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Search Results: 1 - 10 of 8052 matches for " Akash Das Sarma "
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Multi-Armed Bandit Mechanisms for Multi-Slot Sponsored Search Auctions
Akash Das Sarma,Sujit Gujar,Y. Narahari
Computer Science , 2010,
Abstract: In pay-per click sponsored search auctions which are currently extensively used by search engines, the auction for a keyword involves a certain number of advertisers (say k) competing for available slots (say m) to display their ads. This auction is typically conducted for a number of rounds (say T). There are click probabilities mu_ij associated with each agent-slot pairs. The goal of the search engine is to maximize social welfare of the advertisers, that is, the sum of values of the advertisers. The search engine does not know the true values advertisers have for a click to their respective ads and also does not know the click probabilities mu_ij s. A key problem for the search engine therefore is to learn these click probabilities during the T rounds of the auction and also to ensure that the auction mechanism is truthful. Mechanisms for addressing such learning and incentives issues have recently been introduced and are aptly referred to as multi-armed-bandit (MAB) mechanisms. When m = 1, characterizations for truthful MAB mechanisms are available in the literature and it has been shown that the regret for such mechanisms will be O(T^{2/3}). In this paper, we seek to derive a characterization in the realistic but non-trivial general case when m > 1 and obtain several interesting results.
Globally Optimal Crowdsourcing Quality Management
Akash Das Sarma,Aditya Parameswaran,Jennifer Widom
Computer Science , 2015,
Abstract: We study crowdsourcing quality management, that is, given worker responses to a set of tasks, our goal is to jointly estimate the true answers for the tasks, as well as the quality of the workers. Prior work on this problem relies primarily on applying Expectation-Maximization (EM) on the underlying maximum likelihood problem to estimate true answers as well as worker quality. Unfortunately, EM only provides a locally optimal solution rather than a globally optimal one. Other solutions to the problem (that do not leverage EM) fail to provide global optimality guarantees as well. In this paper, we focus on filtering, where tasks require the evaluation of a yes/no predicate, and rating, where tasks elicit integer scores from a finite domain. We design algorithms for finding the global optimal estimates of correct task answers and worker quality for the underlying maximum likelihood problem, and characterize the complexity of these algorithms. Our algorithms conceptually consider all mappings from tasks to true answers (typically a very large number), leveraging two key ideas to reduce, by several orders of magnitude, the number of mappings under consideration, while preserving optimality. We also demonstrate that these algorithms often find more accurate estimates than EM-based algorithms. This paper makes an important contribution towards understanding the inherent complexity of globally optimal crowdsourcing quality management.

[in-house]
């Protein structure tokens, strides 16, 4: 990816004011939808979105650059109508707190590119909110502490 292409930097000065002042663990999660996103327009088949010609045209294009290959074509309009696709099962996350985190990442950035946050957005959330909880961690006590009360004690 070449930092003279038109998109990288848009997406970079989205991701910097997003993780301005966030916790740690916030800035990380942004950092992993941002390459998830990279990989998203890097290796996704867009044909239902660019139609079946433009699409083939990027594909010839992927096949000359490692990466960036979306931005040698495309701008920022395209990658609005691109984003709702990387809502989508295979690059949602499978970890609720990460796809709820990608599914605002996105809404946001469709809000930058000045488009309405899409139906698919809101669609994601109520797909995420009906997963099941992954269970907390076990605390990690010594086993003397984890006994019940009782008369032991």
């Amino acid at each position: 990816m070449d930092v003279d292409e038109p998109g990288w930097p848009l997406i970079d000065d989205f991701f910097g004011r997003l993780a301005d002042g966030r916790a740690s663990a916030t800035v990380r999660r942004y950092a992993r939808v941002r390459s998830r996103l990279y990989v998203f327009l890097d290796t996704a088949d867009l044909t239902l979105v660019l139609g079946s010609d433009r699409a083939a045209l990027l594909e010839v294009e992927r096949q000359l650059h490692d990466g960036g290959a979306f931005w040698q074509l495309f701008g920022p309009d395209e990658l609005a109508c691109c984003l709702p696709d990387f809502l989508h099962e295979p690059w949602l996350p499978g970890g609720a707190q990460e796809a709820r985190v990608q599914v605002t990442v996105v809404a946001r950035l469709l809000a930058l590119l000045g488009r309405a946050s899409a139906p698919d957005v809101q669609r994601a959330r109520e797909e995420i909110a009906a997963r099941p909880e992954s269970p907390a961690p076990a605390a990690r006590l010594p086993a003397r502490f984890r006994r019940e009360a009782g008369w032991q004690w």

A Mechanism of Virus-Induced Demyelination
Jayasri Das Sarma
Interdisciplinary Perspectives on Infectious Diseases , 2010, DOI: 10.1155/2010/109239